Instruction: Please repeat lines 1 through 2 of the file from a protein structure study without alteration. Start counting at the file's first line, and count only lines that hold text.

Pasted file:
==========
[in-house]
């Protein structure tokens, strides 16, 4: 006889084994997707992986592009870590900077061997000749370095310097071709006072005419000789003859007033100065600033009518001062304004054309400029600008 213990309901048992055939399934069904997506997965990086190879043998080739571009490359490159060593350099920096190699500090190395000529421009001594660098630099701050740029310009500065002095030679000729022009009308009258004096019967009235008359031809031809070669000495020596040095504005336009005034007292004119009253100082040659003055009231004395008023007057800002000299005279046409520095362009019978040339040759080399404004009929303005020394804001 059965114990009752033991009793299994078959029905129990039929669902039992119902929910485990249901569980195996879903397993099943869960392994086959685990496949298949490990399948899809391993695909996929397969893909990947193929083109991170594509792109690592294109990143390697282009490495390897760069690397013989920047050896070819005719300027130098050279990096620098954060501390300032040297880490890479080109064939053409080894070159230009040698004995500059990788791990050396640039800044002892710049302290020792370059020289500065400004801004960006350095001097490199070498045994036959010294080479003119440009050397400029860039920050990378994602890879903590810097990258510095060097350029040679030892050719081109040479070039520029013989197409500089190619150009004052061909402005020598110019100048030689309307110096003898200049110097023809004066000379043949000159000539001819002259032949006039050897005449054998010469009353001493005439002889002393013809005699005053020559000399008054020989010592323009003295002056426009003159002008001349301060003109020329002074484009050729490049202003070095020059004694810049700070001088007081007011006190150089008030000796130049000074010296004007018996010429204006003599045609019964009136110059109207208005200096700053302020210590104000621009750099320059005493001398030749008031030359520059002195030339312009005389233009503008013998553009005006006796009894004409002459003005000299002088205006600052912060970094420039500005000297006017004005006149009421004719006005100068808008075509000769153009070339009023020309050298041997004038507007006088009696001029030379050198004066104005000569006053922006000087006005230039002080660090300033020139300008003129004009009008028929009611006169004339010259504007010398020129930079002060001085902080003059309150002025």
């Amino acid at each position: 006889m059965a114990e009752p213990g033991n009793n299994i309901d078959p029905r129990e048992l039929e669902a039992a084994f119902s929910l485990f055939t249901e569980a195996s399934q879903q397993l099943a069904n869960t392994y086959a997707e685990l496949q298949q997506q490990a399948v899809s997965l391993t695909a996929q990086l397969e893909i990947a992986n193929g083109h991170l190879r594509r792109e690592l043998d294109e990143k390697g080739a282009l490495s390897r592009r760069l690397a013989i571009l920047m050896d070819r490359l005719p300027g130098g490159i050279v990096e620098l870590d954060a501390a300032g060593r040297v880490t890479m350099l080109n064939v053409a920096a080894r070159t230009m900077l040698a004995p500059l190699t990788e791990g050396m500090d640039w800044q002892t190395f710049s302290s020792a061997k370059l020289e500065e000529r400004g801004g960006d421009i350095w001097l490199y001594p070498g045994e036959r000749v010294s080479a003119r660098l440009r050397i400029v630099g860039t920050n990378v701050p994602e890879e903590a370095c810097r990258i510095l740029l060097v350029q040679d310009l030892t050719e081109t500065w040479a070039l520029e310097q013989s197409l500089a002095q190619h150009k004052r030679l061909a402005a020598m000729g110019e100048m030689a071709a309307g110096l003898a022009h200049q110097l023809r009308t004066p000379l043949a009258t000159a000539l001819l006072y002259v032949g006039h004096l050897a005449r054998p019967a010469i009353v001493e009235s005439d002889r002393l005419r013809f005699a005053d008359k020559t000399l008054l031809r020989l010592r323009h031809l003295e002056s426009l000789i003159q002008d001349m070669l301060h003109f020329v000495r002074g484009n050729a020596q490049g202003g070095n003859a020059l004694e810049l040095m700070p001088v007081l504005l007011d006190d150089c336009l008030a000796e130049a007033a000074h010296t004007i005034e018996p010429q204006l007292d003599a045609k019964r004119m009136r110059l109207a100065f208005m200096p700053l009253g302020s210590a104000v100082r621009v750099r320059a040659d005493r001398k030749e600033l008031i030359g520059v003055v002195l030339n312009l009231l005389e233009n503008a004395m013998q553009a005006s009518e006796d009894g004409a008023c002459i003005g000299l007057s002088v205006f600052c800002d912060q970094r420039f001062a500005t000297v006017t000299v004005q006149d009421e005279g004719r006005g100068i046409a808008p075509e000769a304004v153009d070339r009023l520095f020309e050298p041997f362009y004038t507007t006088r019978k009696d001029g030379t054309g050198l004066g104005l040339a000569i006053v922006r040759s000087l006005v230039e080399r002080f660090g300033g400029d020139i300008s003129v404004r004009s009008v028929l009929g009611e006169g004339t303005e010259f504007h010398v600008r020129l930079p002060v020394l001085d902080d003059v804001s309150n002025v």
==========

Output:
[in-house]
């Protein structure tokens, strides 16, 4: 006889084994997707992986592009870590900077061997000749370095310097071709006072005419000789003859007033100065600033009518001062304004054309400029600008 213990309901048992055939399934069904997506997965990086190879043998080739571009490359490159060593350099920096190699500090190395000529421009001594660098630099701050740029310009500065002095030679000729022009009308009258004096019967009235008359031809031809070669000495020596040095504005336009005034007292004119009253100082040659003055009231004395008023007057800002000299005279046409520095362009019978040339040759080399404004009929303005020394804001 059965114990009752033991009793299994078959029905129990039929669902039992119902929910485990249901569980195996879903397993099943869960392994086959685990496949298949490990399948899809391993695909996929397969893909990947193929083109991170594509792109690592294109990143390697282009490495390897760069690397013989920047050896070819005719300027130098050279990096620098954060501390300032040297880490890479080109064939053409080894070159230009040698004995500059990788791990050396640039800044002892710049302290020792370059020289500065400004801004960006350095001097490199070498045994036959010294080479003119440009050397400029860039920050990378994602890879903590810097990258510095060097350029040679030892050719081109040479070039520029013989197409500089190619150009004052061909402005020598110019100048030689309307110096003898200049110097023809004066000379043949000159000539001819002259032949006039050897005449054998010469009353001493005439002889002393013809005699005053020559000399008054020989010592323009003295002056426009003159002008001349301060003109020329002074484009050729490049202003070095020059004694810049700070001088007081007011006190150089008030000796130049000074010296004007018996010429204006003599045609019964009136110059109207208005200096700053302020210590104000621009750099320059005493001398030749008031030359520059002195030339312009005389233009503008013998553009005006006796009894004409002459003005000299002088205006600052912060970094420039500005000297006017004005006149009421004719006005100068808008075509000769153009070339009023020309050298041997004038507007006088009696001029030379050198004066104005000569006053922006000087006005230039002080660090300033020139300008003129004009009008028929009611006169004339010259504007010398020129930079002060001085902080003059309150002025």